Both claims were adjudicated in a consolidated hearing on September 11, 2012 and the Arbitrator concluded Petitioner established compensability and awarded applicable benefits. Upon review the Commission affirmed and adopted the Arbitrator’s decision, and then later the Circuit Court affirmed the decision of the Commission.
Facts of the Case: During the arbitration hearing and all the appeals thereafter, the facts of the claim were significantly disputed with both sides putting on more than one witness to establish the veracity of their individual positions. Claimant alleged as a “mechanical assembler basic” his duties included assembling an average of three-four stainless steel tanks each shift and he worked 10 hour shifts and five day weeks. He claimed on February 4, 2011 he was using a manual hand jack with a steel extension to pick up a pallet and to do this he bent at the waist pulling up on the extension bars. This was when he claimed he felt a “click” in his back followed by pain. However, he continued to do his job and did not report the injury to anyone in leadership until ten days later on February 14, 2011, when he informed a co-worker the pain worsened and was going down to his left leg making it difficult for him to walk. The co-worker then told Claimant to report the event to supervisor who sent Claimant to the nurse allegedly saying in a “threatening manner” the symptoms were not work-related.
Claimant also presented an affidavit from his co-worker indicating the co-worker was working near claimant, when the co-worker saw claimant “injure his back” in the course of his employment. Although he could not recall the exact date of the incident, the co-worker stated in his deposition Claimant did not appear to have any back problems prior to the work onset.
It was the testimony of the supervisor all employees were allowed to leave work early on February 1, 2011 due to a snow storm and when Claimant returned to work on February 3, 2011 he showed the supervisor a picture of the snow in his alley allegedly saying “he had to shovel the snow to get out to the street.” While Petitioner admitted showing the picture of the snow, he denied saying he shoveled snow, claiming instead he did not own a shovel at the time. The supervisor also testified Claimant denied injuring himself at work when he reported the symptoms on February 15, 2011 and later attributed them to work because another employee had also allegedly experienced the same symptoms.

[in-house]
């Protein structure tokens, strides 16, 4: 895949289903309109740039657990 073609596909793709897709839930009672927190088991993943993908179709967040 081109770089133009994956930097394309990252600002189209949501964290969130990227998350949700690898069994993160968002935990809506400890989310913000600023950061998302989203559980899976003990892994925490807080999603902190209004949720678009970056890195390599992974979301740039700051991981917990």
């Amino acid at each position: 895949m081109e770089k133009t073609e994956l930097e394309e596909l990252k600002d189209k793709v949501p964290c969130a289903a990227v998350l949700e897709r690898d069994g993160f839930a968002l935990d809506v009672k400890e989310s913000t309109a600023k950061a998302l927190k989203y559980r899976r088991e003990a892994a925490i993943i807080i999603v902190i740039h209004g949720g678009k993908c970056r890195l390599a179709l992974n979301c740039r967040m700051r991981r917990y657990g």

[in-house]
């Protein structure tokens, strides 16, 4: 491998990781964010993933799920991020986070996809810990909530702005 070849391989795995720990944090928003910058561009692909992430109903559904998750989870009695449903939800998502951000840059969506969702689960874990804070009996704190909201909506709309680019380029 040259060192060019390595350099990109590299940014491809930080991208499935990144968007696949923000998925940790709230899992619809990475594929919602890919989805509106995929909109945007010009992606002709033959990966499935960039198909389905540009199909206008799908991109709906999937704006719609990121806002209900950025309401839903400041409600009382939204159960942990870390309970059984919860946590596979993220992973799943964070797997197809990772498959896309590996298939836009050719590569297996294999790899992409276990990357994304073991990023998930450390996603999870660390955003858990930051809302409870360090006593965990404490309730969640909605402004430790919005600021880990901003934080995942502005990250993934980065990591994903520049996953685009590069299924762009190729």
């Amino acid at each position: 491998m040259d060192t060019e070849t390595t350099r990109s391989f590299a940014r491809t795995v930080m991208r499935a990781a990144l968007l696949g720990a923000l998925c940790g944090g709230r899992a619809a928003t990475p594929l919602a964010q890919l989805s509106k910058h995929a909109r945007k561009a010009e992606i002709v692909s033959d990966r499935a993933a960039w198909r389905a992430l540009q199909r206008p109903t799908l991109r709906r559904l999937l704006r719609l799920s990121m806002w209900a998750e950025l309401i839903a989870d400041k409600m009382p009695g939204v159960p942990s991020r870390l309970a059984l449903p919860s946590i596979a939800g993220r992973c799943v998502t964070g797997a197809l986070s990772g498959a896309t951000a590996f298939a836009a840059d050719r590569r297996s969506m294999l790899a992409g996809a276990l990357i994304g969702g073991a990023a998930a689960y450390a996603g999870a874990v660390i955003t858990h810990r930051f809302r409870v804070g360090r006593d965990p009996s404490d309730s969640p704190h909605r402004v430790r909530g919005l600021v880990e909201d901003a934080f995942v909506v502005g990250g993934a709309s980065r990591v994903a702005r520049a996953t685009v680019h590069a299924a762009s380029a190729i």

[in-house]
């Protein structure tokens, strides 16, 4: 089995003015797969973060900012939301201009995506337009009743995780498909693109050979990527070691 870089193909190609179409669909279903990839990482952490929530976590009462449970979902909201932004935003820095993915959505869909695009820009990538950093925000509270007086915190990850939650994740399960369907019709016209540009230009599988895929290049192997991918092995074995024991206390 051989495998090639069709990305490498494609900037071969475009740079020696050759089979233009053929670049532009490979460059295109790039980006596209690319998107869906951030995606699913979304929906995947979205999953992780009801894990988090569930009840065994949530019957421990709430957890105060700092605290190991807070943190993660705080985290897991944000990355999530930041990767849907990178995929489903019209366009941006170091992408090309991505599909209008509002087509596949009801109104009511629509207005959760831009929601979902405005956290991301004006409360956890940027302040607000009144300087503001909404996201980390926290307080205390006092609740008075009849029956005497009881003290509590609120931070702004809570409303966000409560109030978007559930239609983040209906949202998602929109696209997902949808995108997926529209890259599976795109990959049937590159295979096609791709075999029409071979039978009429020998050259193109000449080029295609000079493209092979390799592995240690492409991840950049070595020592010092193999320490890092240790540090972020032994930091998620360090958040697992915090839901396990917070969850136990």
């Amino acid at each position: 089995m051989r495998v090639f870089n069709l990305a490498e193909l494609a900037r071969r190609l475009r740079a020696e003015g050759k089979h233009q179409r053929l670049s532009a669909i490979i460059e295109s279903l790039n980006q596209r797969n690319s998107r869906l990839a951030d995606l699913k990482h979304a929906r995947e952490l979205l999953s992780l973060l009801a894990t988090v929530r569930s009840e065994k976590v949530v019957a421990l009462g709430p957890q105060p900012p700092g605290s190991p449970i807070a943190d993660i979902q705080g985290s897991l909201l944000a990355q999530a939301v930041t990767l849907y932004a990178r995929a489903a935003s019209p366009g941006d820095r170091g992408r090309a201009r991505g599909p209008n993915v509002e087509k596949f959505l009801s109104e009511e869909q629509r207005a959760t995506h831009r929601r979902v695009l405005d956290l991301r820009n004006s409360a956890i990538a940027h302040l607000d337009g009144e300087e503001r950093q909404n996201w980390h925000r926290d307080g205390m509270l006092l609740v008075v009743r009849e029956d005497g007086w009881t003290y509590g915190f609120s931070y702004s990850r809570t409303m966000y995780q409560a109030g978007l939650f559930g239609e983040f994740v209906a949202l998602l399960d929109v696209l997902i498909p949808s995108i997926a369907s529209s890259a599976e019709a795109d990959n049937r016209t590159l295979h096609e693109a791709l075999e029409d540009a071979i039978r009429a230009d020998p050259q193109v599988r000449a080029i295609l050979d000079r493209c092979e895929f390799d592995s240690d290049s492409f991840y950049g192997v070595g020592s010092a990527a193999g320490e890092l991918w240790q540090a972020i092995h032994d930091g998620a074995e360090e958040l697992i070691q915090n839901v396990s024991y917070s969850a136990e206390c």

The co-worker in his testimony stated Claimant informed him of getting similar pain when claimant was working at a liquor store and the pain would just come and go.
Respondent also presented the testimony of a nurse about a February 15, 2011 nurse’s note in which she wrote Claimant complained of pain which started “three weeks ago” and because other day shift employees asserted the same symptoms, he felt his pain must also be related to “work.”
The medical records entered into evidence indicated Petitioner had a severe disc herniation at the L5-S1 level with impingement on the S1 nerve root and it was the opinion of his doctor the severe extrusion of the disc was indicative of a traumatic change. We note there is no indication of a “trauma” at work in the record. At the same time, during her deposition and upon cross-examination, the physician admitted a person could suffer from such a herniated disc from shoveling snow.
It was also the opinion of Dr. Malek that Petitioner’s ill-being and the eventual need for a lumbar fusion were the direct result of the February 4, 2011 work event. However, Dr. Soriano – the independent medical examiner – opined the herniated disc was not a result of the February 4, 2011 work incident and he based his opinions on the incident investigation report in which Petitioner admitted to not having been injured at work and the initial medical records in which Claimant did not attribute his complaints to lifting, pushing, or pulling at work.